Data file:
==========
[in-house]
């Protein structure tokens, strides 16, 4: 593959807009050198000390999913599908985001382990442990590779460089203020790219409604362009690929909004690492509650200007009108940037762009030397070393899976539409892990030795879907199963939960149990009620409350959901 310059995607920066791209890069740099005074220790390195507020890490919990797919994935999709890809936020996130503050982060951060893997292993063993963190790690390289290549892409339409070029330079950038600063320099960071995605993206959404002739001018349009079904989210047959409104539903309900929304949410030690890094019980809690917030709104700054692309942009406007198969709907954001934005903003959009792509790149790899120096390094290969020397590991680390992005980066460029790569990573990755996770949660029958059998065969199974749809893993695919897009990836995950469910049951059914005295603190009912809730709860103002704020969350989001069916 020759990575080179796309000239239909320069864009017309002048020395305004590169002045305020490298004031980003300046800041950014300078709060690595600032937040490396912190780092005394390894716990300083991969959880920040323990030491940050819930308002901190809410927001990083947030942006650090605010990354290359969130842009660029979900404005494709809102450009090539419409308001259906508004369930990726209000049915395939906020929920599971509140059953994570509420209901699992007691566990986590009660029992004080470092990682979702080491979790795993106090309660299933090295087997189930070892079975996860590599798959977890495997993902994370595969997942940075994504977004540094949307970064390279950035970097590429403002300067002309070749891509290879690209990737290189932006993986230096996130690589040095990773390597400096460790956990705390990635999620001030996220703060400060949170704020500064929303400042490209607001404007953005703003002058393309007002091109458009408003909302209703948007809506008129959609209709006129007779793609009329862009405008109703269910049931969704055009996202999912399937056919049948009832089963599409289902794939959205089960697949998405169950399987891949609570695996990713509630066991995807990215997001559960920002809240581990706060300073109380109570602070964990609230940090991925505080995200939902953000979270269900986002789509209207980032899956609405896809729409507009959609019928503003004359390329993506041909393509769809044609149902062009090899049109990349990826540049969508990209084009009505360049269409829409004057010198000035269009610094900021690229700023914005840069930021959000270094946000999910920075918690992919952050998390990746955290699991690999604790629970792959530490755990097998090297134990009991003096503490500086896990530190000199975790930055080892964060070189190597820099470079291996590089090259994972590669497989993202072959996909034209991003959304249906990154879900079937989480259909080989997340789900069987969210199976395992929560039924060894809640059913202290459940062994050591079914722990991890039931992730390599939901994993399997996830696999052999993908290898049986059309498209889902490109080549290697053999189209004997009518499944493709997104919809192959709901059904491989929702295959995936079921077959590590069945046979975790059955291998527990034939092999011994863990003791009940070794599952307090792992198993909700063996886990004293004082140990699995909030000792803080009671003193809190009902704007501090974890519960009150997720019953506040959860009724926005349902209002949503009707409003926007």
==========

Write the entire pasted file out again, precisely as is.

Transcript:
[in-house]
């Protein structure tokens, strides 16, 4: 593959807009050198000390999913599908985001382990442990590779460089203020790219409604362009690929909004690492509650200007009108940037762009030397070393899976539409892990030795879907199963939960149990009620409350959901 310059995607920066791209890069740099005074220790390195507020890490919990797919994935999709890809936020996130503050982060951060893997292993063993963190790690390289290549892409339409070029330079950038600063320099960071995605993206959404002739001018349009079904989210047959409104539903309900929304949410030690890094019980809690917030709104700054692309942009406007198969709907954001934005903003959009792509790149790899120096390094290969020397590991680390992005980066460029790569990573990755996770949660029958059998065969199974749809893993695919897009990836995950469910049951059914005295603190009912809730709860103002704020969350989001069916 020759990575080179796309000239239909320069864009017309002048020395305004590169002045305020490298004031980003300046800041950014300078709060690595600032937040490396912190780092005394390894716990300083991969959880920040323990030491940050819930308002901190809410927001990083947030942006650090605010990354290359969130842009660029979900404005494709809102450009090539419409308001259906508004369930990726209000049915395939906020929920599971509140059953994570509420209901699992007691566990986590009660029992004080470092990682979702080491979790795993106090309660299933090295087997189930070892079975996860590599798959977890495997993902994370595969997942940075994504977004540094949307970064390279950035970097590429403002300067002309070749891509290879690209990737290189932006993986230096996130690589040095990773390597400096460790956990705390990635999620001030996220703060400060949170704020500064929303400042490209607001404007953005703003002058393309007002091109458009408003909302209703948007809506008129959609209709006129007779793609009329862009405008109703269910049931969704055009996202999912399937056919049948009832089963599409289902794939959205089960697949998405169950399987891949609570695996990713509630066991995807990215997001559960920002809240581990706060300073109380109570602070964990609230940090991925505080995200939902953000979270269900986002789509209207980032899956609405896809729409507009959609019928503003004359390329993506041909393509769809044609149902062009090899049109990349990826540049969508990209084009009505360049269409829409004057010198000035269009610094900021690229700023914005840069930021959000270094946000999910920075918690992919952050998390990746955290699991690999604790629970792959530490755990097998090297134990009991003096503490500086896990530190000199975790930055080892964060070189190597820099470079291996590089090259994972590669497989993202072959996909034209991003959304249906990154879900079937989480259909080989997340789900069987969210199976395992929560039924060894809640059913202290459940062994050591079914722990991890039931992730390599939901994993399997996830696999052999993908290898049986059309498209889902490109080549290697053999189209004997009518499944493709997104919809192959709901059904491989929702295959995936079921077959590590069945046979975790059955291998527990034939092999011994863990003791009940070794599952307090792992198993909700063996886990004293004082140990699995909030000792803080009671003193809190009902704007501090974890519960009150997720019953506040959860009724926005349902209002949503009707409003926007």